I think I see why you're confused. The curse was an effective way to kick off the revolt, yes. Not any way to start an earthquake, though. Reality doesn't work that way.
Slashdot videos: Now with more Slashdot!
We've improved Slashdot's video section; now you can view our video interviews, product close-ups and site visits with all the usual Slashdot options to comment, share, etc. No more walled garden! It's a work in progress -- we hope you'll check it out (Learn more about the recent updates).
OK, let's squash some of this nonsense right now.
I never believed the 2010 Haiti Erthquake was caused by a voodoo curse, and I'm astonished that anyone interpreted that post in that way. What I found anthropologically interesting is that something like Robertson's "satanic" invocation seems actually to have taken place. Not actually "satanic", but within Robertson's impoverished terms of reference that's about the only way he could describe an invocation of the loa.
I believe, and have repeatedly said, that the supposed "scientific consensus" on CAGW is not a conspiracy but an error cascade. I think most scientists are honestly trying to do right, but have been overly credulous about data and models that have been (and continue to be) fraudulently manipulated by a tiny minority of them. Those of you who think this makes me some sort of nut are going to have some explaining to do when measured GAT drops out of the bottom of the IPCC's 95% confidence band, which looks set to happen before the end of 2014.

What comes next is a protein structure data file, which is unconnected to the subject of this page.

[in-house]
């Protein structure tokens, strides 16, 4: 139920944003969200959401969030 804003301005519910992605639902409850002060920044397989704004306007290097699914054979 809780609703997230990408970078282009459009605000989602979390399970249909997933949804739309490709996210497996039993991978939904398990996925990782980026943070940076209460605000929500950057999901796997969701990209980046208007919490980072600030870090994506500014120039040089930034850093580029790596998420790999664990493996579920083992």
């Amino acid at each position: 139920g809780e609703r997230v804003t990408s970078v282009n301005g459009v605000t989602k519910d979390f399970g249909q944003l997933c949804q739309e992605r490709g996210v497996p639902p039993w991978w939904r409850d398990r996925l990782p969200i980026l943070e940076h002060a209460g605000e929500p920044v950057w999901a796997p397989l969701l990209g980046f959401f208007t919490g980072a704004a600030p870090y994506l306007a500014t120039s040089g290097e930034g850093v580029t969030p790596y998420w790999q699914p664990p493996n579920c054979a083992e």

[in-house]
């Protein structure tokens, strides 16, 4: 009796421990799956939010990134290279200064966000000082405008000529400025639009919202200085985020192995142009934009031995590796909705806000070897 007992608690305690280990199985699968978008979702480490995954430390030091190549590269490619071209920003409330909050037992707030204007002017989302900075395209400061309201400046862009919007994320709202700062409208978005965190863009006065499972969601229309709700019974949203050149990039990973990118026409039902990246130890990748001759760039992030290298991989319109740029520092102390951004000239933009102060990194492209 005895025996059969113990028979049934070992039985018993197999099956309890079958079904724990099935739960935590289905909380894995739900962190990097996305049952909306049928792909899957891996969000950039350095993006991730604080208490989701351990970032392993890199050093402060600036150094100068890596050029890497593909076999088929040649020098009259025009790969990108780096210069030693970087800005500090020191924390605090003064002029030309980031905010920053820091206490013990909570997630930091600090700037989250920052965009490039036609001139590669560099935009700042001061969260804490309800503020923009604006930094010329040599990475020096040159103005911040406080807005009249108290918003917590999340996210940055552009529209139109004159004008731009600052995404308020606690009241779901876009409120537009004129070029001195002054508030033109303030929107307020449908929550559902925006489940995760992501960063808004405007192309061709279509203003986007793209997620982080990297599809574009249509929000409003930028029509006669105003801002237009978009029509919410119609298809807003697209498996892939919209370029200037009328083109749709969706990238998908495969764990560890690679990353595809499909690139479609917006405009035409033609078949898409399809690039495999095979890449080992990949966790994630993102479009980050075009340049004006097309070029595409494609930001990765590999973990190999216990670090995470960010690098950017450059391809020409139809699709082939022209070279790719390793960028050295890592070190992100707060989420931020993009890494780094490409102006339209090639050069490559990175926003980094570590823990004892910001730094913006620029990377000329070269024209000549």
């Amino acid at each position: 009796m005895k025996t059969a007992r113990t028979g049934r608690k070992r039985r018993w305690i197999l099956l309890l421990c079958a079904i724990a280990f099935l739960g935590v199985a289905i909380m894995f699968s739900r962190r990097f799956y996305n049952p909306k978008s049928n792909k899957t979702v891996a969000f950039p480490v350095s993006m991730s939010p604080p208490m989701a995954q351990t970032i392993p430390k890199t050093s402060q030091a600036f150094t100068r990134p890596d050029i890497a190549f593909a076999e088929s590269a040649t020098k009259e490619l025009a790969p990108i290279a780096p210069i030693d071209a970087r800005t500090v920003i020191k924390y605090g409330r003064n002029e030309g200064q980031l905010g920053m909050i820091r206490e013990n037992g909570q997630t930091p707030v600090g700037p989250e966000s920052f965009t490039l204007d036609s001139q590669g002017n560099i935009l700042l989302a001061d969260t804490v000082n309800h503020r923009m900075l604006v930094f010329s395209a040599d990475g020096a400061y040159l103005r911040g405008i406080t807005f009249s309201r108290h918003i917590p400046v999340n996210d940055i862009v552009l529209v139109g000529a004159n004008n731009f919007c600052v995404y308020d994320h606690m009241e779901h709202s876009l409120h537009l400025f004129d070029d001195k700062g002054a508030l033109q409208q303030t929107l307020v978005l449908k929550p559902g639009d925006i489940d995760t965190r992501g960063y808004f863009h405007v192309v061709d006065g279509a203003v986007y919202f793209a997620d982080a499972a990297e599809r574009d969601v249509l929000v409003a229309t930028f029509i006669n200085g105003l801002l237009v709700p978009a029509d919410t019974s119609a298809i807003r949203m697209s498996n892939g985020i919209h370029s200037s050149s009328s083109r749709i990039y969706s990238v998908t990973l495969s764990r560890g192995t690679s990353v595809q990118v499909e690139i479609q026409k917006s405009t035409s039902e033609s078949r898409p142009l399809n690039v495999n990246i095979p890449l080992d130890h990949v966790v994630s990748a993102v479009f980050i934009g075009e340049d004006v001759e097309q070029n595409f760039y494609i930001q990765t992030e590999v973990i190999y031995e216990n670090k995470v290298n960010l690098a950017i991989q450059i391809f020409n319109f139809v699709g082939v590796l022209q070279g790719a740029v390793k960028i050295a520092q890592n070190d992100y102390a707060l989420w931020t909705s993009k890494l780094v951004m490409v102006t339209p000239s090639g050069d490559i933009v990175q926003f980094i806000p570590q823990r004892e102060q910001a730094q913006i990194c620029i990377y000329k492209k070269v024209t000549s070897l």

I might reply to some of these other questions at more length, but these two deserved to be dispatched immediately
Yes, Kuhn was full of horse puckey. Not only doesn't his book describe science outside of physics at all well, it doesn't even correctly describe 20th-century physics, its ostensible paradigm (using the word correctly now) case.
Years ago I wrote a more detailed takedown in Brother, can you Paradigm?
The only amplification I'd write today is that the shifts between large theoretical models generally (and contrary to Kuhn's claims) go smoothly in physics because test by correct prediction of experimental results is so difficult to argue with. The soft sciences have more trouble setting up repeatable experiments, so it's easier for people to hold on to broken theoretical models.
Since he quoted me, I have replied to the report on Spadaro's article at Imprimatur me!